On my initial venture outside, I skirt past the pot-bellies, homeless and graffiti (I later discover a better route) for a hopeful investigation of the central Old Town. One should not judge a city by its train station.   Brescia’s old town doesn’t disappoint.  I find a center filled  with narrow, cobbled lanes, many for pedestrians only, winding around picturesque piazzas, two Duomos (one dating from the 11th century), Roman ruins and even its own hilltop castle.  Brescia is charming.  Better yet, with its moat of unappealing urban sprawl  and neighbors like Lake Como, Milan, and Venice, Brescia has been forgotten in most guidebooks, ensuring there’s nary an American accent to be heard.

Brescia Duomo - Manuelina Culinary

I’m enjoying my Aperol Spritz aperitivo and nibbles on the Piazza Paolo VI after my stroll, listening to the Italian chatter punctuated by the clock tower clanging the quarter-hour. The sun paints long shadows over the pink café umbrellas and focuses its golden eye on the Duomo.    I recall my gelato school classmate proclaiming that he shunned café locations in central piazza locations, adamant that these attractive, central old town destinations are mere tourist traps for the ill-informed.  I’m now convinced he’s an idiot.  There is nowhere else I want or need to be at this moment.  Brescians know how to live “la dolce far niente” and this city is lovely.

Brescia, Italy

Pasta with Manuelina Culinary

Manuelina Culinary

I arrive at Milano Malpensa airport excited about my upcoming culinary exploits.  I’m traveling to Italy again on another culinary adventure.  In addition to my giddiness, I’m tired – extremely tired.  My travels began at 3 am yesterday. As a trudge towards the train station,  the sign with my name shines like a beacon of light. Was it providence that the car and driver were incorrectly scheduled for my arrival instead of my departure?  I’m not thinking too hard about it.  A private sedan instead two train rides after a 14+ hour flight?  Are you kidding?  I’ll take it.

I’m attending a week-long intensive pasta course in Northern Italy through Manuelina Culinary at the well-regarded CAST Alimente culinary school in Brescia.  I’m unsure what to expect and heading in rather blind.  I haven’t had much time for research on the program.  I enquired to Manuelina last year in 2015, but due to an email glitch on their end, it was some months later until the school finally responded.  Due to the difficulties, the school generously offered me a discount for my trouble.  The 2016 program coincided nicely with a slow time at work and the availability of a round trip flight using points solidified my resolve,  so I stopped considering and sent the deposit.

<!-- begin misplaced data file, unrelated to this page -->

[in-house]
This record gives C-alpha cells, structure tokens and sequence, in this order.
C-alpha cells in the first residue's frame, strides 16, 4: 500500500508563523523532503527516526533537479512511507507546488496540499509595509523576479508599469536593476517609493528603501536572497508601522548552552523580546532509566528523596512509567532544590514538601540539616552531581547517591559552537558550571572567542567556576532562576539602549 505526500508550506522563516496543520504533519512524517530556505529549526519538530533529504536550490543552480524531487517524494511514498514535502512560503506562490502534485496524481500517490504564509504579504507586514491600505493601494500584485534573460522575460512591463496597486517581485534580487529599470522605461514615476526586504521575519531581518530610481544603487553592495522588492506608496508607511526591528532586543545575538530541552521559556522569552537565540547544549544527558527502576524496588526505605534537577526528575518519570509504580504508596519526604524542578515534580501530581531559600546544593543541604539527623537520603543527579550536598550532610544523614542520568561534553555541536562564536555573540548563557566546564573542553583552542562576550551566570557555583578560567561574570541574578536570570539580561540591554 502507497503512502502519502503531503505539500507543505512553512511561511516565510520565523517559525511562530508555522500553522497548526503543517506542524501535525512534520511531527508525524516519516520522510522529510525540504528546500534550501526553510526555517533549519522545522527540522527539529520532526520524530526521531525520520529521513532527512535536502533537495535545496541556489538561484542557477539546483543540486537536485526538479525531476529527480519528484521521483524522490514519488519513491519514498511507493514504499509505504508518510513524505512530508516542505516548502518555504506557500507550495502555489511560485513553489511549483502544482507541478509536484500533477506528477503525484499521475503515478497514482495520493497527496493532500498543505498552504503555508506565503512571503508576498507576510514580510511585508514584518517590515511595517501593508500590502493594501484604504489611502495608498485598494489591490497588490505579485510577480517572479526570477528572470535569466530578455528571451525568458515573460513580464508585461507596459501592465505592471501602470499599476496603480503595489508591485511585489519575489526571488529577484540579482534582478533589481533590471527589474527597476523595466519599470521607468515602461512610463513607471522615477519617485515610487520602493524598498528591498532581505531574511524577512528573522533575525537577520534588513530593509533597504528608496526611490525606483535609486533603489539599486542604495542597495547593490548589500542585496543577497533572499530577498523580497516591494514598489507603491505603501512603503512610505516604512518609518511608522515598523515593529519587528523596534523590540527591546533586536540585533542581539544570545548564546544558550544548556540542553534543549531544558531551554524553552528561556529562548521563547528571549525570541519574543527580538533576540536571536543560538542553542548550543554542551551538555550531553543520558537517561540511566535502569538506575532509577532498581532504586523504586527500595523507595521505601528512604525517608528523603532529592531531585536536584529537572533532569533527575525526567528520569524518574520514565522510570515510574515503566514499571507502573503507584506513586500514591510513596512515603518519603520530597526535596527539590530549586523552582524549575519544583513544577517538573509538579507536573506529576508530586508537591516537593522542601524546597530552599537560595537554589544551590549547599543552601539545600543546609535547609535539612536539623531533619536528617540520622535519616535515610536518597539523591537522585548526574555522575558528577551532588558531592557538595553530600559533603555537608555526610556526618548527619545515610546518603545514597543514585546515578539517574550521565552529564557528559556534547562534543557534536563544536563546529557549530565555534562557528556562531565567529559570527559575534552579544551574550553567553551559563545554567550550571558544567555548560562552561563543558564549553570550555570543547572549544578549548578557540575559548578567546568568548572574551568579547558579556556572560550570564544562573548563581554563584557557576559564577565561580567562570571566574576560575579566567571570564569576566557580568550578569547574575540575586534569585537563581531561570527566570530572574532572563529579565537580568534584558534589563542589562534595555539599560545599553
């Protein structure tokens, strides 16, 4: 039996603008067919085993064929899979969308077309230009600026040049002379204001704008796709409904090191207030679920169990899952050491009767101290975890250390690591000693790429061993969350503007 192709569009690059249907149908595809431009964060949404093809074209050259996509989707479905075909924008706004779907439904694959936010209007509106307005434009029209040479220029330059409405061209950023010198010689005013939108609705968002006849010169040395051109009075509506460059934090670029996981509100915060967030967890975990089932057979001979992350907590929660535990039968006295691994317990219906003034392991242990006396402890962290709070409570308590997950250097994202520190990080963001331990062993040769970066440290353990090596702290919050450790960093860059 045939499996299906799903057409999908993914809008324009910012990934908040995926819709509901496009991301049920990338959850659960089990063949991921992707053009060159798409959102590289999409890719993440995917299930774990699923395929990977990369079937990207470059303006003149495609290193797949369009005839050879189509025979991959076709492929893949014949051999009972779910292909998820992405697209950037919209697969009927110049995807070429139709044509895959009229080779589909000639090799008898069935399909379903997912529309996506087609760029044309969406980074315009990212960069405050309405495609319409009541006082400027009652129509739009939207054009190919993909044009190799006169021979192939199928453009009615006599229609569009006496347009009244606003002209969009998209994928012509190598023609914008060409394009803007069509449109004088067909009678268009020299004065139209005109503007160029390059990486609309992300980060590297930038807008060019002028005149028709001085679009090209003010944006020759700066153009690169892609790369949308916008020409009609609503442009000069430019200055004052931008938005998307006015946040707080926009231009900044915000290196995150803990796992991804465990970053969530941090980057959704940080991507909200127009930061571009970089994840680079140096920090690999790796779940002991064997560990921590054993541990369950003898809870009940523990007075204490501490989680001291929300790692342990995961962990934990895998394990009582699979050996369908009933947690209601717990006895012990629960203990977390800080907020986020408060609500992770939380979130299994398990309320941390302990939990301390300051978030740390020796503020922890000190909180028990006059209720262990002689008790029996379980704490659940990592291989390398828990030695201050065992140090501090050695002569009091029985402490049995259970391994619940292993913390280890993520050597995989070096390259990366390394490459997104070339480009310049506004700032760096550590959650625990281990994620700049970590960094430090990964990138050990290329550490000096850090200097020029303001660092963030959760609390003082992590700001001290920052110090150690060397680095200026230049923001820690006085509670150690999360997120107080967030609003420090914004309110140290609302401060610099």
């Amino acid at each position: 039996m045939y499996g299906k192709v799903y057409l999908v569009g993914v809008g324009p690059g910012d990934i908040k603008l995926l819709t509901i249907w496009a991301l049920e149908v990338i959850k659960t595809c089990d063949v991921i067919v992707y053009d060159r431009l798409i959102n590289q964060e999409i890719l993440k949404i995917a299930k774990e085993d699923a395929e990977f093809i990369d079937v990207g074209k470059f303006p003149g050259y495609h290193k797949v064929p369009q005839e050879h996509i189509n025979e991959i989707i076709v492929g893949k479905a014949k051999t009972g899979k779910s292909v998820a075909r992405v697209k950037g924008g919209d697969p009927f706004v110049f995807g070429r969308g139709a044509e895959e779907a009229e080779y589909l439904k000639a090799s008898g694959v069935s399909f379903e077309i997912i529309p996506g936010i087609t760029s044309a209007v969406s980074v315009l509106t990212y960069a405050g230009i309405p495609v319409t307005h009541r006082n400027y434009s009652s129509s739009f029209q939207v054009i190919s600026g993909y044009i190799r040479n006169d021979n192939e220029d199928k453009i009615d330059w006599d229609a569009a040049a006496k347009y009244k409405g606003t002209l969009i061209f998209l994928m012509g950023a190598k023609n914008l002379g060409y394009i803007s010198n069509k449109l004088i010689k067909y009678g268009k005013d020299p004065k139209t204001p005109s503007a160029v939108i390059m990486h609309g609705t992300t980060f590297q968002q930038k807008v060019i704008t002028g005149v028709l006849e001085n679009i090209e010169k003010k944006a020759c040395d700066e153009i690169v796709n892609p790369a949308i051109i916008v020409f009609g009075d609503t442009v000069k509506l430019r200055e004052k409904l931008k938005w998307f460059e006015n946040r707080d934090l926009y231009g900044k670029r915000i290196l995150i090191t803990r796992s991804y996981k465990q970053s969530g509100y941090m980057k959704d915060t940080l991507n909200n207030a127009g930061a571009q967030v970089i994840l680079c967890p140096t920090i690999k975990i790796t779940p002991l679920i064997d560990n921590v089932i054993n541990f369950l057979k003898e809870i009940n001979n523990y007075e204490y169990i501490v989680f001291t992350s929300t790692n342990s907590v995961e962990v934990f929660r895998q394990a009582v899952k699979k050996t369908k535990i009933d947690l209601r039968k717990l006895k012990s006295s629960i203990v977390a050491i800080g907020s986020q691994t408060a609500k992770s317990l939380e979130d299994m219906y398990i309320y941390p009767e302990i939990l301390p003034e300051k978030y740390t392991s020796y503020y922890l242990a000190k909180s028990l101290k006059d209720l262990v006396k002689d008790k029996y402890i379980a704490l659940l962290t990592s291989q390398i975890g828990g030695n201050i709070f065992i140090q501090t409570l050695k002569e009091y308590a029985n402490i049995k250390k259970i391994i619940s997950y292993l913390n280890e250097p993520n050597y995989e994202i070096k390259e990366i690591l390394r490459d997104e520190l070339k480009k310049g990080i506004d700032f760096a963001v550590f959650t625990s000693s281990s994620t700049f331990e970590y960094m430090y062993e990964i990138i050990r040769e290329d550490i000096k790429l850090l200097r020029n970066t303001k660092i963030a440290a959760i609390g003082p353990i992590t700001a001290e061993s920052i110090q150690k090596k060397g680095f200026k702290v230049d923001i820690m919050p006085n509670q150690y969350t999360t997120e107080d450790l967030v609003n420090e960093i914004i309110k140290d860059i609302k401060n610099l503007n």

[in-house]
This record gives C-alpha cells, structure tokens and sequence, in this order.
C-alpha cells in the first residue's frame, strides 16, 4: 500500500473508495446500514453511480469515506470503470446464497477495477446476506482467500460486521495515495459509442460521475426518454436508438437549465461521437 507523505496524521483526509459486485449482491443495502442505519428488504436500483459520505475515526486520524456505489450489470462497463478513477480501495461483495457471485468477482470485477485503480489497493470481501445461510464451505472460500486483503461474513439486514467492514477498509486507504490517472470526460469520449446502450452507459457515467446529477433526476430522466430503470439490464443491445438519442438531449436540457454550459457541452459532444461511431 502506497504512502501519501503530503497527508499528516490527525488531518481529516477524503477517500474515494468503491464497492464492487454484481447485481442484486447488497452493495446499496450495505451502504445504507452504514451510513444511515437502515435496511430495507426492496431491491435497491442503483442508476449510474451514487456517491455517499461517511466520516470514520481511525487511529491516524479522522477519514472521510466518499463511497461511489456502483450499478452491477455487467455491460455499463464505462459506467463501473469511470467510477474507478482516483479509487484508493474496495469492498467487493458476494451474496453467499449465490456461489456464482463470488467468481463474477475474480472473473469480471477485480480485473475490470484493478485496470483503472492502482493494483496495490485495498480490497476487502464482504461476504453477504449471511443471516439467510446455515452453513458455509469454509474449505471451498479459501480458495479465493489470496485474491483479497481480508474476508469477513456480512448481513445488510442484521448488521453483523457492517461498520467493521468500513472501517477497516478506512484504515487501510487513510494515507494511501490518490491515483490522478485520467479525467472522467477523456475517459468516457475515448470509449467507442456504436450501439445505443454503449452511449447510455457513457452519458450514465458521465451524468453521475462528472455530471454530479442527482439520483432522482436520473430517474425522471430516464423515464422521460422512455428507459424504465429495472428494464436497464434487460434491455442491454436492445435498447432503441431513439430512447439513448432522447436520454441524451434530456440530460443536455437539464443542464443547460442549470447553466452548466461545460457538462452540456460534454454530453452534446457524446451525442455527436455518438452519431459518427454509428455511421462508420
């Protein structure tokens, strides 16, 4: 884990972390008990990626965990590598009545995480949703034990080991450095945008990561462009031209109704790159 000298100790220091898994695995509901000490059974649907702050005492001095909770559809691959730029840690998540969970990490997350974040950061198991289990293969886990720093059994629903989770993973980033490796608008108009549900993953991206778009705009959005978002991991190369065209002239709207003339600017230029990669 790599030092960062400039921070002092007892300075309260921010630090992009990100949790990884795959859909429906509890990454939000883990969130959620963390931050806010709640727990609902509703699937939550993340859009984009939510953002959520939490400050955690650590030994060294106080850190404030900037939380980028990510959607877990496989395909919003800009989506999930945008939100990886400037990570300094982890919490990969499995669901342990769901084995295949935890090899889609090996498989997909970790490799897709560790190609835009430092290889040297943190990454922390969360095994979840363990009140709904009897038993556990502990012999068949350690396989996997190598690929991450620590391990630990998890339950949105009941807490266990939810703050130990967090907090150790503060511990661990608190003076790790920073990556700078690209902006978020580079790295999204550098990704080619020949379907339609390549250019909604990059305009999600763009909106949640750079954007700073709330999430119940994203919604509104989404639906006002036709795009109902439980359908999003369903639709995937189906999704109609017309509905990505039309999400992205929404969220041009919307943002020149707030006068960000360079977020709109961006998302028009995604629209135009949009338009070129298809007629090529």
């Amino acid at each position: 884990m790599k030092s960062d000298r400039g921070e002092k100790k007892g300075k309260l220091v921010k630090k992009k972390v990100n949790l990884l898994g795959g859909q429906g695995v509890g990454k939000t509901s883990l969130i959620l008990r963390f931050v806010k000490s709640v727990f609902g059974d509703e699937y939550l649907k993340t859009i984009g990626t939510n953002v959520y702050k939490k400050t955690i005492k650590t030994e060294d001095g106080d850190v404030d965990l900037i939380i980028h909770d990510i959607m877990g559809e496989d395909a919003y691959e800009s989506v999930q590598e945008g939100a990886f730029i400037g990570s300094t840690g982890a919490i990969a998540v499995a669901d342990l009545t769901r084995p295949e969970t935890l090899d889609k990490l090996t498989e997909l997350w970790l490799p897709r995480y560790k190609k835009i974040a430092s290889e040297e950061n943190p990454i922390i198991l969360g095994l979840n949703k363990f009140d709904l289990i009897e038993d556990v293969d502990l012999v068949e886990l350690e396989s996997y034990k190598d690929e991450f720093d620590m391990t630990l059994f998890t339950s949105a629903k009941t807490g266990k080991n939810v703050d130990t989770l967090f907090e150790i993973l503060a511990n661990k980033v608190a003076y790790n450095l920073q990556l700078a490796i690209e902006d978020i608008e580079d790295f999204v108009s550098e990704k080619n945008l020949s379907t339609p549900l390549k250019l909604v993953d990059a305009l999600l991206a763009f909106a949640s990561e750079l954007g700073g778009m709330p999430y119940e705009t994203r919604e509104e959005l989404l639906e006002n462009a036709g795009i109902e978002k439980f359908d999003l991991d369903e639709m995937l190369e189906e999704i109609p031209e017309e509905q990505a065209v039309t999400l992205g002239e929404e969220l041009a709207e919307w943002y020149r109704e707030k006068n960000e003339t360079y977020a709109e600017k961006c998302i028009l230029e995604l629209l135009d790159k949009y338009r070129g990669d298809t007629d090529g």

Fast forward six months and I’ve arrived in Italy.  We’re a motley crew of students.  I’m the only American – the “food enthusiast” in the group (a nice way of saying that I’m doing nothing with my culinary education).  We have a 19-year old Latvian just out of Cordon Bleu, a Canadian who’s considering opening a shop, a quiet yet determined Czech looking for a career change, and two vivacious Australians that remind me of Patsy and Edina from Ab Fab, although I’ve never actually watched the show.

This isn’t my first attempt at pasta making.  We kneaded and cut pasta for a day or two during culinary school, but that’s a blur now, and I also had an impromptu lesson in 2013 during gelato school.  I’ve made pasta a handful of times at home, but  I’ve still kept a dream of learning to make pasta “the right way”  from some Italian nona  – and the Life & Thyme pasta video makes  it so sexy (even with a burly tattooed chef),  I wanted more.  So here I am.

The school is large, well-equipped, professional, state of the art, and sparkling clean.  This isn’t any nona’s kitchen.  In addition to our group, the student body numbers around 350 taking various classes at the school.  There’s a cafeteria (with an espresso bar, of course), lockers and a well-stocked store on property.

On our first day, Maestro Chef Walter walks us through making basic egg pasta and it’s plethora of shapes and sizes as well as the steps to authentic lasagna (béchamel, no ricotta, folks) from the Bolognese sauce, through cooking the pasta sheets,  to the last sprinkling flourish of parmesan.

It’s been a full day.  I try my best to absorb it all.

Manuelina Culinary Pasta Program